Full Name: Gloria Urriola Fundis
Birth Name: Gloria Manuela Urriola
Birth Date: 04/18/1935
City: Battle Mountain, Lander County
Country: United States
Date Of Death: 12/24/2019
City: Reno, Washoe County
Country: United States
Celebration of Life on January 19, 2020
Eulogy given by John V. Fundis:
Thank you everyone for coming together today to honor, remember and celebrate the life of my mom, Gloria, who left us all on Christmas Eve. It is truly heartwarming to have you all here.
As you know, Mom was an incredibly special person. As a mother, she checked all the boxes. She was loving, caring, fun, and most of all always there for me and my sisters, Jane, and Kay. Mom had a wonderful sense of humor, and as children growing up, we always knew she would make life fun. At Christmas time we would often go to the mountains to hunt for Christmas trees. We knew Mom would make sure we had dry socks for cold feet, good food to eat, and, of course, plenty of hot chocolate. It certainly made the fun in the mountain snow and the hunt for the special tree an amazing adventure.
And of course, at Christmas, we always knew our stockings would be full of lots of goodies and the always present new bookmark to start the New Year. She was a teacher after all. One year when Santa overslept, Mom made us stay in our rooms an extra 15 minutes before attacking the Christmas presents. Once Santa was ready, we heard the jingle of bells and Mom announced that she just saw Santa leave with his reindeer. We knew what happened, but her charade made it all the more fun.
In the summers we would go to Rye Patch Dam. Mom wasn’t much of a swimmer, but that did not stop her from making sure we all went and had a good time. And just like in winter, Mom knew what to bring. Plenty of towels, drinks, and her famous Rye Patch beans. To this day I don’t know how she made those beans, but my stomach still growls just thinking of those times.
Mom didn’t limit her caring to just her family. She had a big heart which she shared with the world. I can’t tell you all how many times while growing up, the phone would ring in the evening, and it would be a call for Mom. The person calling didn’t speak English and would ask in Spanish if she was home. She took every call and would help the caller with whatever the problem required. Interpreting was not uncommon for Mom, whether it be at school, the Post Office, court, or with doctors.
I remember one time when one of Mom’s friends, who did not speak English, called because a family member had to be in court the next day. Of course, Mom said she would be there. I asked her why the court didn’t have an interpreter and she said the court did, but the family wanted her there. They wanted her because they knew Mom would make sure every word was interpreted honestly and with their interests in mind. Another special time she put on her interpreter hat was when she and Dad went with a Spanish-speaking family to the Shriner’s hospital in San Francisco so the family’s daughter could receive medical care. Mom stayed there the whole time to make sure the family understood everything that was being said and would be done to make a better life for their child. I know her acts of kindness were appreciated because at Christmas time she was asked to join in making tamales for the holidays.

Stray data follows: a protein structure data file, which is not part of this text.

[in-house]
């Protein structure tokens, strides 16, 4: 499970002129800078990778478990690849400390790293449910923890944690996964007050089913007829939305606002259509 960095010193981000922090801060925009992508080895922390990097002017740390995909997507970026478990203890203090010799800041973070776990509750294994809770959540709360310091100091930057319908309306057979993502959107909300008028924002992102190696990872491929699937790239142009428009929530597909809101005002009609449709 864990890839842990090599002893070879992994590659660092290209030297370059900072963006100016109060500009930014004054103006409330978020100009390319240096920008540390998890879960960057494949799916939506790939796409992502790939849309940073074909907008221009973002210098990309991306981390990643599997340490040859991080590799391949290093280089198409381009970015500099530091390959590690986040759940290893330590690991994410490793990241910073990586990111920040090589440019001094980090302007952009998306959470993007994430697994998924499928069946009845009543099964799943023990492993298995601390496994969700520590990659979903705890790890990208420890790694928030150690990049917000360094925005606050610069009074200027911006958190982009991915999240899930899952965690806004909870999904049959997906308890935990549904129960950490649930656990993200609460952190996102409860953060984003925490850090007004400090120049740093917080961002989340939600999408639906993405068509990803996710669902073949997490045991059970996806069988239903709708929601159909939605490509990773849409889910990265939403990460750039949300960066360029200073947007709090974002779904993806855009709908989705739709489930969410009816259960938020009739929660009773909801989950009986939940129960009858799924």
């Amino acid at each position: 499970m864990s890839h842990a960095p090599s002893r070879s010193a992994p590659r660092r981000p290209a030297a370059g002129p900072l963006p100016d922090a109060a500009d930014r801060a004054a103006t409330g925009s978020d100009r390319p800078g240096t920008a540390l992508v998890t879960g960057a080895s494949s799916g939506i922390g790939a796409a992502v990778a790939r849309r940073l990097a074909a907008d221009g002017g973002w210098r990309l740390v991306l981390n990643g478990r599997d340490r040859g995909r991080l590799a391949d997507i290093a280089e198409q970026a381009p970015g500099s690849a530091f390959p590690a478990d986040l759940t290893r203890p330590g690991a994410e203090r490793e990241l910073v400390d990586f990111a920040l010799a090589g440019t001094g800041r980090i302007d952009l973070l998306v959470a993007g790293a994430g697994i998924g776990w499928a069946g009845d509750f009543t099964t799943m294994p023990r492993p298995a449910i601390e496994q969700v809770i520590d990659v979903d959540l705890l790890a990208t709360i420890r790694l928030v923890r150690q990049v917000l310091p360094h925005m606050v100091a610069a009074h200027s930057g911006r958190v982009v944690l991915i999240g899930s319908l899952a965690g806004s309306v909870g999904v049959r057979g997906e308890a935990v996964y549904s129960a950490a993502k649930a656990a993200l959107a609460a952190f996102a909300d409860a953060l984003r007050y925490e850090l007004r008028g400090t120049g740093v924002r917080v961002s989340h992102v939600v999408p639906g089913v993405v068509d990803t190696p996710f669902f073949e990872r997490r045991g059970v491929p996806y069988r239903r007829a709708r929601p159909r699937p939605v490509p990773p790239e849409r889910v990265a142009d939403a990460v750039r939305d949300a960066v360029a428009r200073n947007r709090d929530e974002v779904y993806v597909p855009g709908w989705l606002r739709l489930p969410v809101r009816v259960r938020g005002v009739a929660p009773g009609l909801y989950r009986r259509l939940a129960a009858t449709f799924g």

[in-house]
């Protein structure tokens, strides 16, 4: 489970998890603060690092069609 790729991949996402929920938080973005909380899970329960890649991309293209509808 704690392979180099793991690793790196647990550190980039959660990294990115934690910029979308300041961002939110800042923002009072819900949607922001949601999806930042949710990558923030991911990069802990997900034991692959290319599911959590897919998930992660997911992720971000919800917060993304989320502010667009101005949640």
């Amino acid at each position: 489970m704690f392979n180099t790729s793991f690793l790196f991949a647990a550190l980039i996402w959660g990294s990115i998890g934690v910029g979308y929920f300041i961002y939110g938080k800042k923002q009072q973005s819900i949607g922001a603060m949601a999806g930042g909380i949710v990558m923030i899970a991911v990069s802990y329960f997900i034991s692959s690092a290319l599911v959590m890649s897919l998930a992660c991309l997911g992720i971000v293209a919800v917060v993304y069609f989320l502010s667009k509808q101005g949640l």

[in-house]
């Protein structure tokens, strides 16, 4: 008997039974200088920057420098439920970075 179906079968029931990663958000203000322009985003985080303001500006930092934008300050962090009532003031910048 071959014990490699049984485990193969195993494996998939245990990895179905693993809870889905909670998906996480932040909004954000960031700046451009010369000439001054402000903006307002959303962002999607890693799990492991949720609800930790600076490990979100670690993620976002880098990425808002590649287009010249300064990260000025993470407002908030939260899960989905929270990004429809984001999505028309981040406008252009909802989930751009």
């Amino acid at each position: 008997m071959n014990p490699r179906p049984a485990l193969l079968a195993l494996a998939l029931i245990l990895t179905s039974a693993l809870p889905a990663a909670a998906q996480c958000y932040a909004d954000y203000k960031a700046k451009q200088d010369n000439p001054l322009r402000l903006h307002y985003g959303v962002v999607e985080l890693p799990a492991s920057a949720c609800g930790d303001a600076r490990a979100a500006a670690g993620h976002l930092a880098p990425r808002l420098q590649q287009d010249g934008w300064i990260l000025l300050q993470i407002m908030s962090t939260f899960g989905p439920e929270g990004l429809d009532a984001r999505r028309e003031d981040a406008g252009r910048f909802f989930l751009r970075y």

Mom’s sense of humor never left her. When my children were young, about 6 and 3, my parents came to visit us. They stayed at the Embassy Suites across the street from Del Frisco’s Steakhouse, but that is a different story. Anyway, this Embassy Suites kept swans in the atrium in a fountain. I arrived with kids in tow to pick up the grandparents, but we first stopped so the kids could see the swans. As we were looking at the swans, a loud honk erupted from above. Of course, we all looked up and there was Grandma leaning over the balcony sending out honks to the grandkids below. Both kids beamed with joy and laughed at their silly Grandma. As was her nature, Mom always had a way to make people and loved ones laugh. Even as she aged and life got tougher, Mom still kept that sense of humor. She was always ready to laugh or joke about some observation she made. I think it was something she was just born with, and she kept it forever.
Jane, Kay and I were all blessed to be with Mom on Christmas Eve and say our goodbyes, but after that things moved on. I went back to Dallas and have interacted with friends and co-workers since then, and all have given hugs and words of condolence. Many knew of Mom’s health, her age, and many said that it was just her time. I suppose that is true, as she lived a life that would make most people jealous. But even though it may have been her time, it was not mine. I miss her with all my heart. That is why I am thankful to see all of you here today to celebrate the end of a great life and, hopefully, move forward and live the rest of our lives as honestly, lovingly and with as much fun as Mom would have wanted.
Tribute by Pat Ferraro Klos Miss Urriola “Donde esta el teatro?” I said to our Spanish teacher over the phone. “The opera? Why are you asking me about the opera? Aren’t you going fishing in Mexico?” Everyone practiced on Miss Urriola, Our new Spanish Basque teacher from Battle Mountain. In the night she translated For new mothers at Pershing General Hospital. At the police station, she pleaded For old sheepherders who ran the solo stoplight. Miss Urriola at twenty-four was a necessity. As Mrs. Fundis at fifty-four, she’s an institution. She set up a school for wives of Mexican garlic pickers. “They, too, have a right to know.”